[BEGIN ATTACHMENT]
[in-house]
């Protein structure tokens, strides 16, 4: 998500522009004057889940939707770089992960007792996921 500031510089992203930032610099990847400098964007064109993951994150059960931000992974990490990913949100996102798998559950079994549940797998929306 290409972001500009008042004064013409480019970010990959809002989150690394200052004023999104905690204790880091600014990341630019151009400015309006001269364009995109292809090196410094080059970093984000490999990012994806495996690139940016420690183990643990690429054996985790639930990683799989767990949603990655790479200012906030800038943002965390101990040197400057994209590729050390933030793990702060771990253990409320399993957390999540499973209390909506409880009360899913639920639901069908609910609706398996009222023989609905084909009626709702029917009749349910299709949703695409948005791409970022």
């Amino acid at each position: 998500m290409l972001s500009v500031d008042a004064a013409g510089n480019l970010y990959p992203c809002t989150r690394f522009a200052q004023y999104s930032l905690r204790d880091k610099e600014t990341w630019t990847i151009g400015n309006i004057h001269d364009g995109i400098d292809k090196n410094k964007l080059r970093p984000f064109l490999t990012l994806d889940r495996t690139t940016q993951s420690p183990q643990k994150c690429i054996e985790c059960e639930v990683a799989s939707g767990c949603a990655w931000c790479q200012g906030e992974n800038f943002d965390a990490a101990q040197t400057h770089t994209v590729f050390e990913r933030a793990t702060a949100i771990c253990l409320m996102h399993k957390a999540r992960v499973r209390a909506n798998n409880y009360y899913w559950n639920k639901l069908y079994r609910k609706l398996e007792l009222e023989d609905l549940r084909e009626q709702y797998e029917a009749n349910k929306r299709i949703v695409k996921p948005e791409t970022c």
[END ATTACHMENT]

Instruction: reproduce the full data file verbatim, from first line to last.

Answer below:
[in-house]
């Protein structure tokens, strides 16, 4: 998500522009004057889940939707770089992960007792996921 500031510089992203930032610099990847400098964007064109993951994150059960931000992974990490990913949100996102798998559950079994549940797998929306 290409972001500009008042004064013409480019970010990959809002989150690394200052004023999104905690204790880091600014990341630019151009400015309006001269364009995109292809090196410094080059970093984000490999990012994806495996690139940016420690183990643990690429054996985790639930990683799989767990949603990655790479200012906030800038943002965390101990040197400057994209590729050390933030793990702060771990253990409320399993957390999540499973209390909506409880009360899913639920639901069908609910609706398996009222023989609905084909009626709702029917009749349910299709949703695409948005791409970022």
């Amino acid at each position: 998500m290409l972001s500009v500031d008042a004064a013409g510089n480019l970010y990959p992203c809002t989150r690394f522009a200052q004023y999104s930032l905690r204790d880091k610099e600014t990341w630019t990847i151009g400015n309006i004057h001269d364009g995109i400098d292809k090196n410094k964007l080059r970093p984000f064109l490999t990012l994806d889940r495996t690139t940016q993951s420690p183990q643990k994150c690429i054996e985790c059960e639930v990683a799989s939707g767990c949603a990655w931000c790479q200012g906030e992974n800038f943002d965390a990490a101990q040197t400057h770089t994209v590729f050390e990913r933030a793990t702060a949100i771990c253990l409320m996102h399993k957390a999540r992960v499973r209390a909506n798998n409880y009360y899913w559950n639920k639901l069908y079994r609910k609706l398996e007792l009222e023989d609905l549940r084909e009626q709702y797998e029917a009749n349910k929306r299709i949703v695409k996921p948005e791409t970022c």